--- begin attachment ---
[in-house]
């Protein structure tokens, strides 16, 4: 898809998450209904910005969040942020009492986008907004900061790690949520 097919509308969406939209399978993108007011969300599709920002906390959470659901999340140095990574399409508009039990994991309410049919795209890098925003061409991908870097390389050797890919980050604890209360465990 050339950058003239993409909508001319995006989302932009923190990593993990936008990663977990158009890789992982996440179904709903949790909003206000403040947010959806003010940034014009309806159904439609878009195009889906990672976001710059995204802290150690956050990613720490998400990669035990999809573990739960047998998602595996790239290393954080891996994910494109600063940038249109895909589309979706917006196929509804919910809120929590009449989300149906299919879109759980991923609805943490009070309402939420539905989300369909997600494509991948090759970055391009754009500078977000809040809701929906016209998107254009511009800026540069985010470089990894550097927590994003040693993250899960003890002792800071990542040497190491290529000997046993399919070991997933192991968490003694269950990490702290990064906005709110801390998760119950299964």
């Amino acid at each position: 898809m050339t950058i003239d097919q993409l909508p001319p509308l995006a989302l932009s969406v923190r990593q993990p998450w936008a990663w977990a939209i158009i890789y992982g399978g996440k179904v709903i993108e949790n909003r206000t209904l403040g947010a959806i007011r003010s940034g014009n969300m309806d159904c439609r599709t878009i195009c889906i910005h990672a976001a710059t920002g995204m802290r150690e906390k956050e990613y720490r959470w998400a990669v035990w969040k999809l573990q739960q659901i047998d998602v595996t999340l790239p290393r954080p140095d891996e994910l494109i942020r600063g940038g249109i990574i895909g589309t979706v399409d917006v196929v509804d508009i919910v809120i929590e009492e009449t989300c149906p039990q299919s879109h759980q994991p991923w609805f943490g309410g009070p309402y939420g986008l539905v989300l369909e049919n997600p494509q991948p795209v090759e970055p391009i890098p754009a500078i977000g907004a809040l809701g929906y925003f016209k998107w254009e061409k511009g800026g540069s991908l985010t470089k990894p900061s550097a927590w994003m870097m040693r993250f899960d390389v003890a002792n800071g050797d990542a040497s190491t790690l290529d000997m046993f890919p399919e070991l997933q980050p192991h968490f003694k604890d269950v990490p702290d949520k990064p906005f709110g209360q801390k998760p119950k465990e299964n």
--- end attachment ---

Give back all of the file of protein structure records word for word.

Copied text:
[in-house]
């Protein structure tokens, strides 16, 4: 898809998450209904910005969040942020009492986008907004900061790690949520 097919509308969406939209399978993108007011969300599709920002906390959470659901999340140095990574399409508009039990994991309410049919795209890098925003061409991908870097390389050797890919980050604890209360465990 050339950058003239993409909508001319995006989302932009923190990593993990936008990663977990158009890789992982996440179904709903949790909003206000403040947010959806003010940034014009309806159904439609878009195009889906990672976001710059995204802290150690956050990613720490998400990669035990999809573990739960047998998602595996790239290393954080891996994910494109600063940038249109895909589309979706917006196929509804919910809120929590009449989300149906299919879109759980991923609805943490009070309402939420539905989300369909997600494509991948090759970055391009754009500078977000809040809701929906016209998107254009511009800026540069985010470089990894550097927590994003040693993250899960003890002792800071990542040497190491290529000997046993399919070991997933192991968490003694269950990490702290990064906005709110801390998760119950299964």
């Amino acid at each position: 898809m050339t950058i003239d097919q993409l909508p001319p509308l995006a989302l932009s969406v923190r990593q993990p998450w936008a990663w977990a939209i158009i890789y992982g399978g996440k179904v709903i993108e949790n909003r206000t209904l403040g947010a959806i007011r003010s940034g014009n969300m309806d159904c439609r599709t878009i195009c889906i910005h990672a976001a710059t920002g995204m802290r150690e906390k956050e990613y720490r959470w998400a990669v035990w969040k999809l573990q739960q659901i047998d998602v595996t999340l790239p290393r954080p140095d891996e994910l494109i942020r600063g940038g249109i990574i895909g589309t979706v399409d917006v196929v509804d508009i919910v809120i929590e009492e009449t989300c149906p039990q299919s879109h759980q994991p991923w609805f943490g309410g009070p309402y939420g986008l539905v989300l369909e049919n997600p494509q991948p795209v090759e970055p391009i890098p754009a500078i977000g907004a809040l809701g929906y925003f016209k998107w254009e061409k511009g800026g540069s991908l985010t470089k990894p900061s550097a927590w994003m870097m040693r993250f899960d390389v003890a002792n800071g050797d990542a040497s190491t790690l290529d000997m046993f890919p399919e070991l997933q980050p192991h968490f003694k604890d269950v990490p702290d949520k990064p906005f709110g209360q801390k998760p119950k465990e299964n």